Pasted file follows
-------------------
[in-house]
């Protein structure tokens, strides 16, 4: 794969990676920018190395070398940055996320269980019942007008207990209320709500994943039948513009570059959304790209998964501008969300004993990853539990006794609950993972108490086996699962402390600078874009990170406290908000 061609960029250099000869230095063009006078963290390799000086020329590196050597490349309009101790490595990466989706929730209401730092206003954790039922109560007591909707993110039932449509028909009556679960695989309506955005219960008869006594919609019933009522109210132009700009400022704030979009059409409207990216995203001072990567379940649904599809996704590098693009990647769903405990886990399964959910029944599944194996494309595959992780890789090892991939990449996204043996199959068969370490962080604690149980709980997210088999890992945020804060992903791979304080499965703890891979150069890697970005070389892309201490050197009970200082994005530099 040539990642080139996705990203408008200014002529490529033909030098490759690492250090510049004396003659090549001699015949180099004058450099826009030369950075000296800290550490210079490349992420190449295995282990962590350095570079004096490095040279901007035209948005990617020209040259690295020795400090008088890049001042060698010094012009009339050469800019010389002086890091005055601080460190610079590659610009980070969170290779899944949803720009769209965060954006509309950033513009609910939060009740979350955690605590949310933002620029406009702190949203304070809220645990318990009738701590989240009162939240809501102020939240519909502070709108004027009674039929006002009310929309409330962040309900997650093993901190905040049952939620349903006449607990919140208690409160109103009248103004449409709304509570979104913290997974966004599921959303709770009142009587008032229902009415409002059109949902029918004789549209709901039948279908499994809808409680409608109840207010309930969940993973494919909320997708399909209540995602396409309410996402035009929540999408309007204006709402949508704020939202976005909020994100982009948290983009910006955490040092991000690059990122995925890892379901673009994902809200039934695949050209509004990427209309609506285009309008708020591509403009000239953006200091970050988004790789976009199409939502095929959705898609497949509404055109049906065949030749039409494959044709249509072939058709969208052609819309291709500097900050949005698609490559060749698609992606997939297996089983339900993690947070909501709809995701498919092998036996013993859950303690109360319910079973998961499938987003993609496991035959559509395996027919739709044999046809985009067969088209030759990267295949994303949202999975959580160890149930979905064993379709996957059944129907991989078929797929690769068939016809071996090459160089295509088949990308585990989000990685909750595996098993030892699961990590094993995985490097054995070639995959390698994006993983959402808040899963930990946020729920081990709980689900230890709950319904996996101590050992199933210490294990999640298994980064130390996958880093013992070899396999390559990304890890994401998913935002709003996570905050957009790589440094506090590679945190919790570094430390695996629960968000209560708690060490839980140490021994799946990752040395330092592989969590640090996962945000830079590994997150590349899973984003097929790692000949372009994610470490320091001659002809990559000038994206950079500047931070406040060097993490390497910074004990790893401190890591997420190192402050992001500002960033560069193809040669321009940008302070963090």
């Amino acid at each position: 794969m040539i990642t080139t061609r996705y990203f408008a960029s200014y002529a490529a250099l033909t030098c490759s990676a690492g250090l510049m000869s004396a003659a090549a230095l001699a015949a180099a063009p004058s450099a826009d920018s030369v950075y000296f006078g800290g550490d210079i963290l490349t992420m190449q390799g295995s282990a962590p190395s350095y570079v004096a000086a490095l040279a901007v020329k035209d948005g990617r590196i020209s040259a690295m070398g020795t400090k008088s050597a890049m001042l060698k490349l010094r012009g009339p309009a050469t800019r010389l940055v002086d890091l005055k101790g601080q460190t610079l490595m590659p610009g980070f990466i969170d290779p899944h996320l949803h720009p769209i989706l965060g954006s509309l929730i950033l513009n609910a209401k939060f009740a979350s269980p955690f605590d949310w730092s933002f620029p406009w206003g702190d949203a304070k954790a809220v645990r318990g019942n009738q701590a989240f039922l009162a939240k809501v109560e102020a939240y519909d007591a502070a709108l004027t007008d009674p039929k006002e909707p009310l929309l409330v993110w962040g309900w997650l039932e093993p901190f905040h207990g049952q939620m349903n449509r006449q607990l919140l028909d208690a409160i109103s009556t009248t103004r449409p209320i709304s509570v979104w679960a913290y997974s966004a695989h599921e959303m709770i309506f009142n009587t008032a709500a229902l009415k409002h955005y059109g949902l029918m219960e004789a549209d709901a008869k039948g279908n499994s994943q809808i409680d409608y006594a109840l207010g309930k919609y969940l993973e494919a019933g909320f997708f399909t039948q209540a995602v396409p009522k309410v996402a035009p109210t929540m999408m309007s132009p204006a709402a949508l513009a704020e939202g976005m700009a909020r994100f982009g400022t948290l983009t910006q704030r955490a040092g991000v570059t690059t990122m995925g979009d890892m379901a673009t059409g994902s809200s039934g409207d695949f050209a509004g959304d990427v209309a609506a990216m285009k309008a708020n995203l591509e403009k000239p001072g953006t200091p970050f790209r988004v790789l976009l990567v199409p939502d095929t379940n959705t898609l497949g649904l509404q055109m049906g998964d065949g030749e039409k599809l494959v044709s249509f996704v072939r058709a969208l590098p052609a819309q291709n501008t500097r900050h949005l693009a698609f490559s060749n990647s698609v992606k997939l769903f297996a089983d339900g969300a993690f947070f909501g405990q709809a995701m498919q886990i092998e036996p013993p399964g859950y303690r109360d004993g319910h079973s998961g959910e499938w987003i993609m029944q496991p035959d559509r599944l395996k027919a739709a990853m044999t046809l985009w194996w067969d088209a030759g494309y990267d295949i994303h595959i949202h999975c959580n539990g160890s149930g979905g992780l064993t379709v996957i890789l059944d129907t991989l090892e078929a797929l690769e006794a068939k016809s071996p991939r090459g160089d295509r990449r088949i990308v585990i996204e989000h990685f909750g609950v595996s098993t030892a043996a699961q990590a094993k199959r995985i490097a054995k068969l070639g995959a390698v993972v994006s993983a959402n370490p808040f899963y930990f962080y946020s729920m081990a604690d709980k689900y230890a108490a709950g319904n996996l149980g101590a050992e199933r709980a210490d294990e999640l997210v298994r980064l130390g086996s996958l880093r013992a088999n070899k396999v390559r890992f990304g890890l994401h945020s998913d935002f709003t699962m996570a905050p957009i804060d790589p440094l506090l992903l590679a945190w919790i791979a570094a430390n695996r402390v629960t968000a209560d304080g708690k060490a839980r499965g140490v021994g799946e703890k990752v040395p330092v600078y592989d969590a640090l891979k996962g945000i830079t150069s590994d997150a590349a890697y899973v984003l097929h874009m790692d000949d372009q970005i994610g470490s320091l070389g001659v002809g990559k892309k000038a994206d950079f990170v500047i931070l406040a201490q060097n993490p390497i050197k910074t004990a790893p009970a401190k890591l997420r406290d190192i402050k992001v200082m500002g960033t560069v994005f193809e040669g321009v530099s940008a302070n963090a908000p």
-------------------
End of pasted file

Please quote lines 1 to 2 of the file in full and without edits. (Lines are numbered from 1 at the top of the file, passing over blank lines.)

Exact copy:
[in-house]
């Protein structure tokens, strides 16, 4: 794969990676920018190395070398940055996320269980019942007008207990209320709500994943039948513009570059959304790209998964501008969300004993990853539990006794609950993972108490086996699962402390600078874009990170406290908000 061609960029250099000869230095063009006078963290390799000086020329590196050597490349309009101790490595990466989706929730209401730092206003954790039922109560007591909707993110039932449509028909009556679960695989309506955005219960008869006594919609019933009522109210132009700009400022704030979009059409409207990216995203001072990567379940649904599809996704590098693009990647769903405990886990399964959910029944599944194996494309595959992780890789090892991939990449996204043996199959068969370490962080604690149980709980997210088999890992945020804060992903791979304080499965703890891979150069890697970005070389892309201490050197009970200082994005530099 040539990642080139996705990203408008200014002529490529033909030098490759690492250090510049004396003659090549001699015949180099004058450099826009030369950075000296800290550490210079490349992420190449295995282990962590350095570079004096490095040279901007035209948005990617020209040259690295020795400090008088890049001042060698010094012009009339050469800019010389002086890091005055601080460190610079590659610009980070969170290779899944949803720009769209965060954006509309950033513009609910939060009740979350955690605590949310933002620029406009702190949203304070809220645990318990009738701590989240009162939240809501102020939240519909502070709108004027009674039929006002009310929309409330962040309900997650093993901190905040049952939620349903006449607990919140208690409160109103009248103004449409709304509570979104913290997974966004599921959303709770009142009587008032229902009415409002059109949902029918004789549209709901039948279908499994809808409680409608109840207010309930969940993973494919909320997708399909209540995602396409309410996402035009929540999408309007204006709402949508704020939202976005909020994100982009948290983009910006955490040092991000690059990122995925890892379901673009994902809200039934695949050209509004990427209309609506285009309008708020591509403009000239953006200091970050988004790789976009199409939502095929959705898609497949509404055109049906065949030749039409494959044709249509072939058709969208052609819309291709500097900050949005698609490559060749698609992606997939297996089983339900993690947070909501709809995701498919092998036996013993859950303690109360319910079973998961499938987003993609496991035959559509395996027919739709044999046809985009067969088209030759990267295949994303949202999975959580160890149930979905064993379709996957059944129907991989078929797929690769068939016809071996090459160089295509088949990308585990989000990685909750595996098993030892699961990590094993995985490097054995070639995959390698994006993983959402808040899963930990946020729920081990709980689900230890709950319904996996101590050992199933210490294990999640298994980064130390996958880093013992070899396999390559990304890890994401998913935002709003996570905050957009790589440094506090590679945190919790570094430390695996629960968000209560708690060490839980140490021994799946990752040395330092592989969590640090996962945000830079590994997150590349899973984003097929790692000949372009994610470490320091001659002809990559000038994206950079500047931070406040060097993490390497910074004990790893401190890591997420190192402050992001500002960033560069193809040669321009940008302070963090």